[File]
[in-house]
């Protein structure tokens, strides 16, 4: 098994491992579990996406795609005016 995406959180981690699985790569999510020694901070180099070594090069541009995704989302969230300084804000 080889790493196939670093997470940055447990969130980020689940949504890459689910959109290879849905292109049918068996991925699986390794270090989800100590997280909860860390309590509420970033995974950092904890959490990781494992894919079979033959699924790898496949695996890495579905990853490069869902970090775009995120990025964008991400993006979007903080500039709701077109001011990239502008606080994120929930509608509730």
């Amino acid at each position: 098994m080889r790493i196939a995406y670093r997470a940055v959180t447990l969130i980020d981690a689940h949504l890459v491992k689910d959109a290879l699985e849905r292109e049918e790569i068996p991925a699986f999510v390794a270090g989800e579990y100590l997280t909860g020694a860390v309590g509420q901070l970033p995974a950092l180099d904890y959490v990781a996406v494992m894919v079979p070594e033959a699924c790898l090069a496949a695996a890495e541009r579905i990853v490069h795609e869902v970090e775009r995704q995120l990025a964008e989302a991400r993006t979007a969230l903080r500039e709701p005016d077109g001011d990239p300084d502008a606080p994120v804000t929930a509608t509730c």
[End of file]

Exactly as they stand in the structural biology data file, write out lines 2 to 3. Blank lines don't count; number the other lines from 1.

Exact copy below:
């Protein structure tokens, strides 16, 4: 098994491992579990996406795609005016 995406959180981690699985790569999510020694901070180099070594090069541009995704989302969230300084804000 080889790493196939670093997470940055447990969130980020689940949504890459689910959109290879849905292109049918068996991925699986390794270090989800100590997280909860860390309590509420970033995974950092904890959490990781494992894919079979033959699924790898496949695996890495579905990853490069869902970090775009995120990025964008991400993006979007903080500039709701077109001011990239502008606080994120929930509608509730």
């Amino acid at each position: 098994m080889r790493i196939a995406y670093r997470a940055v959180t447990l969130i980020d981690a689940h949504l890459v491992k689910d959109a290879l699985e849905r292109e049918e790569i068996p991925a699986f999510v390794a270090g989800e579990y100590l997280t909860g020694a860390v309590g509420q901070l970033p995974a950092l180099d904890y959490v990781a996406v494992m894919v079979p070594e033959a699924c790898l090069a496949a695996a890495e541009r579905i990853v490069h795609e869902v970090e775009r995704q995120l990025a964008e989302a991400r993006t979007a969230l903080r500039e709701p005016d077109g001011d990239p300084d502008a606080p994120v804000t929930a509608t509730c």